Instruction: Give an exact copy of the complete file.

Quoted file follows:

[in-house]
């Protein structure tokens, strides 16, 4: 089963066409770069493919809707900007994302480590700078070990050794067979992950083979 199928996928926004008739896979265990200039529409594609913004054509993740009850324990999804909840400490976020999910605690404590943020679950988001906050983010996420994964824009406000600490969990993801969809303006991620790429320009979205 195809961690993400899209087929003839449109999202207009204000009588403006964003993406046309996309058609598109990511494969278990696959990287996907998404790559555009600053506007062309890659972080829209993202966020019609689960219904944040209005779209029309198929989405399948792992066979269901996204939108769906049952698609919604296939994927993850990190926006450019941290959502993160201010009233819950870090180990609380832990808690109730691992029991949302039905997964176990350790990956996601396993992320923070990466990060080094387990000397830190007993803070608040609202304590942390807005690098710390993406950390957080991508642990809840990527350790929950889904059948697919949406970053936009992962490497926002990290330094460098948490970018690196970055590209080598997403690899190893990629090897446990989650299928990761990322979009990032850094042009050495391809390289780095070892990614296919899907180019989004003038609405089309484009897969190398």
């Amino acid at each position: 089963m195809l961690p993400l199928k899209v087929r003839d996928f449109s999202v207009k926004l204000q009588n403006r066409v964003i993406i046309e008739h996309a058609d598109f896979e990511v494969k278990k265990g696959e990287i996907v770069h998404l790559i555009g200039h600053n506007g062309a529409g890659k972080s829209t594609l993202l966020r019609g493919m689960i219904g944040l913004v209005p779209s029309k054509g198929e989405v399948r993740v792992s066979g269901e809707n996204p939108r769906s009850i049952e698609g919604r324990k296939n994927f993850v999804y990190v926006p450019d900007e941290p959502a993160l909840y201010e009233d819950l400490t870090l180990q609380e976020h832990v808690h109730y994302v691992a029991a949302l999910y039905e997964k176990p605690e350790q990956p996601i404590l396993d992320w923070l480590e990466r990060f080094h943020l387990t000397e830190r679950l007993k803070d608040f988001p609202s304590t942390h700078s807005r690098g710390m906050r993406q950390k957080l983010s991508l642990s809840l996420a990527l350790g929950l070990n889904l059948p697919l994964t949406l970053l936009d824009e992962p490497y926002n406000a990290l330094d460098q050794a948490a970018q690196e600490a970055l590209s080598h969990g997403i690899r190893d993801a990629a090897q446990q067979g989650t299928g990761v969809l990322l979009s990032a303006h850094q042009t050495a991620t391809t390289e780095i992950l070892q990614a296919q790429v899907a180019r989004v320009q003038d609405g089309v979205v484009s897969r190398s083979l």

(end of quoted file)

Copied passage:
[in-house]
């Protein structure tokens, strides 16, 4: 089963066409770069493919809707900007994302480590700078070990050794067979992950083979 199928996928926004008739896979265990200039529409594609913004054509993740009850324990999804909840400490976020999910605690404590943020679950988001906050983010996420994964824009406000600490969990993801969809303006991620790429320009979205 195809961690993400899209087929003839449109999202207009204000009588403006964003993406046309996309058609598109990511494969278990696959990287996907998404790559555009600053506007062309890659972080829209993202966020019609689960219904944040209005779209029309198929989405399948792992066979269901996204939108769906049952698609919604296939994927993850990190926006450019941290959502993160201010009233819950870090180990609380832990808690109730691992029991949302039905997964176990350790990956996601396993992320923070990466990060080094387990000397830190007993803070608040609202304590942390807005690098710390993406950390957080991508642990809840990527350790929950889904059948697919949406970053936009992962490497926002990290330094460098948490970018690196970055590209080598997403690899190893990629090897446990989650299928990761990322979009990032850094042009050495391809390289780095070892990614296919899907180019989004003038609405089309484009897969190398």
């Amino acid at each position: 089963m195809l961690p993400l199928k899209v087929r003839d996928f449109s999202v207009k926004l204000q009588n403006r066409v964003i993406i046309e008739h996309a058609d598109f896979e990511v494969k278990k265990g696959e990287i996907v770069h998404l790559i555009g200039h600053n506007g062309a529409g890659k972080s829209t594609l993202l966020r019609g493919m689960i219904g944040l913004v209005p779209s029309k054509g198929e989405v399948r993740v792992s066979g269901e809707n996204p939108r769906s009850i049952e698609g919604r324990k296939n994927f993850v999804y990190v926006p450019d900007e941290p959502a993160l909840y201010e009233d819950l400490t870090l180990q609380e976020h832990v808690h109730y994302v691992a029991a949302l999910y039905e997964k176990p605690e350790q990956p996601i404590l396993d992320w923070l480590e990466r990060f080094h943020l387990t000397e830190r679950l007993k803070d608040f988001p609202s304590t942390h700078s807005r690098g710390m906050r993406q950390k957080l983010s991508l642990s809840l996420a990527l350790g929950l070990n889904l059948p697919l994964t949406l970053l936009d824009e992962p490497y926002n406000a990290l330094d460098q050794a948490a970018q690196e600490a970055l590209s080598h969990g997403i690899r190893d993801a990629a090897q446990q067979g989650t299928g990761v969809l990322l979009s990032a303006h850094q042009t050495a991620t391809t390289e780095i992950l070892q990614a296919q790429v899907a180019r989004v320009q003038d609405g089309v979205v484009s897969r190398s083979l």